Version tolerant XML Serialization

By Mirek on (tags: Version Tolerant Serialization, XML, categories: architecture, code)

One of the beauties of xml, is that it can be extended without breaking applications. You can add element to the xml document tree and the application should not crash or fail while consuming this xml. This is what we can read on the xml tutorial. But how is this with serialization of the xml?

Recently I found a guide on MSDN which is called Version Tolerant Serialization. It states that since .Net  Framework version 2.0 the serialization (or actually deserialization) mechanisms implemented in the framework are tolerant for the changes introduced in the xml content or target object class. I wrote deserialization, because in fact this is only about reading xml document and creating an objects out of it, where the differences in the xml structure matter. Serialization, so writing a objects tree to the xml structure is always safe, since the xml schema is constructed strictly based on object’s fields.

As described on MSDN guide to benefit from the version tolerant xml serialization we need to stick to few points, which are described as “best practices”

  • Never remove a serialized field.
  • Never apply the NonSerializedAttribute attribute to a field if the attribute was not applied to the field in the previous version.
  • Never change the name or the type of a serialized field.
  • When adding a new serialized field, apply the OptionalFieldAttribute attribute.
  • When removing a NonSerializedAttribute attribute from a field (that was not serializable in a previous version), apply the OptionalFieldAttribute attribute.
  • For all optional fields, set meaningful defaults using the serialization callbacks unless 0 or nullas defaults are acceptable.

Without unnecessary considerations lets quickly test this rules on .net framework 4.5. Lets say we have a Person class like this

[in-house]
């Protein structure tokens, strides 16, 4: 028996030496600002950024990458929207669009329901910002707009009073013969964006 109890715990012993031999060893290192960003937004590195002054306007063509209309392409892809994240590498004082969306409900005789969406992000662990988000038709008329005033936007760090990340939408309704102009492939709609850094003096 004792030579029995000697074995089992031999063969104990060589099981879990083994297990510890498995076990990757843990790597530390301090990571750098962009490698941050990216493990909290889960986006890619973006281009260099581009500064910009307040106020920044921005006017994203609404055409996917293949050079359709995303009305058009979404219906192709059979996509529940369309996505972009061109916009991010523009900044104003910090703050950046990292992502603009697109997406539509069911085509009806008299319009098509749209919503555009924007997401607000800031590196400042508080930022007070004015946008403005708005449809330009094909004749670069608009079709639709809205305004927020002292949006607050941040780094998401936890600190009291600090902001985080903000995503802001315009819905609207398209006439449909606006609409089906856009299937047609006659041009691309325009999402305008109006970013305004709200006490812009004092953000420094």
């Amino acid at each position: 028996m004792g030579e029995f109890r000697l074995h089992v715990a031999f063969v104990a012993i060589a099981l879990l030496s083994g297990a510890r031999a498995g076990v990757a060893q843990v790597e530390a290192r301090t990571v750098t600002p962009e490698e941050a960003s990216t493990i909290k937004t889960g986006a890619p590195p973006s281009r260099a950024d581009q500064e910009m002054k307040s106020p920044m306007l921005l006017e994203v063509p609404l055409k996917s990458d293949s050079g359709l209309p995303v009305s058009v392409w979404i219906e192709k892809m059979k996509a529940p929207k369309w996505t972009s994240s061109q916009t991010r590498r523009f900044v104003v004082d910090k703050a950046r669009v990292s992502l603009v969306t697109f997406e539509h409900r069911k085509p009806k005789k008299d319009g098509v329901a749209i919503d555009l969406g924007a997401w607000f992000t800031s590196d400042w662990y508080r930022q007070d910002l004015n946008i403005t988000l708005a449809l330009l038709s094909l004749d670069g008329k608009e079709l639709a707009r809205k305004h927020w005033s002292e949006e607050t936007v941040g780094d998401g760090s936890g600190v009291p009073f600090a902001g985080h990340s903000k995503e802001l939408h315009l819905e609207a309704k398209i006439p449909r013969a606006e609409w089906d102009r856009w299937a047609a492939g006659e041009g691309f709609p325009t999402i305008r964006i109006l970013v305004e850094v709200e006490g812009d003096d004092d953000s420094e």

public class Person
    [XmlAttribute(AttributeName = "UID")]
    public int Id { get; set; }
    public string FullName;
    public int Age;
    public string LastName;
    public Address Address;
    public DateTime CreatedOn;

And the xml document which we are going to materialize into a Person class instance. Assume the xml was serialized from some very early version of Person class and so is a bit “out of date”.

<?xml version="1.0" encoding="utf-8"?>
<Person UID="7" Opacity="big">
  <Nick>&quot;Rocky&quot; </Nick>
  <FullName>Sylvester Stallone</FullName>

As you can see, we have an extra element Opacity, Nick and ModifiedOn in the xml document which don’t have corresponding fields in the class. We also have three fields in the Person which are not reflected in the xml. however the xml document is deserialized with no exception, just the Address,LastName and CreatedOn fields are set to its defaults. Moreover situation looks the same when we remove the OptionalField attributes from the fields decoration. This attribute is used in web service deserialization mechanisms and is important there, while for the sake of this test I used XmlSerializer class.

As you can see we can take even weaker restrictions and remove the field from the serialized class. In the result of deserialization the element node found in xml document will simply be ignored since it does not have a corresponding field on the target class. The same applies other way. If there is a missing xml element, the corresponding field on the class will be set to its default (null, 0, zero date). The only change we should care on is the change of type of fields, which may result in a exception while parsing xml values. For instance when we change the type of string field to integer and then try to serialize some old string, non number values. This is however kind of obvious problems which we can easily avoid.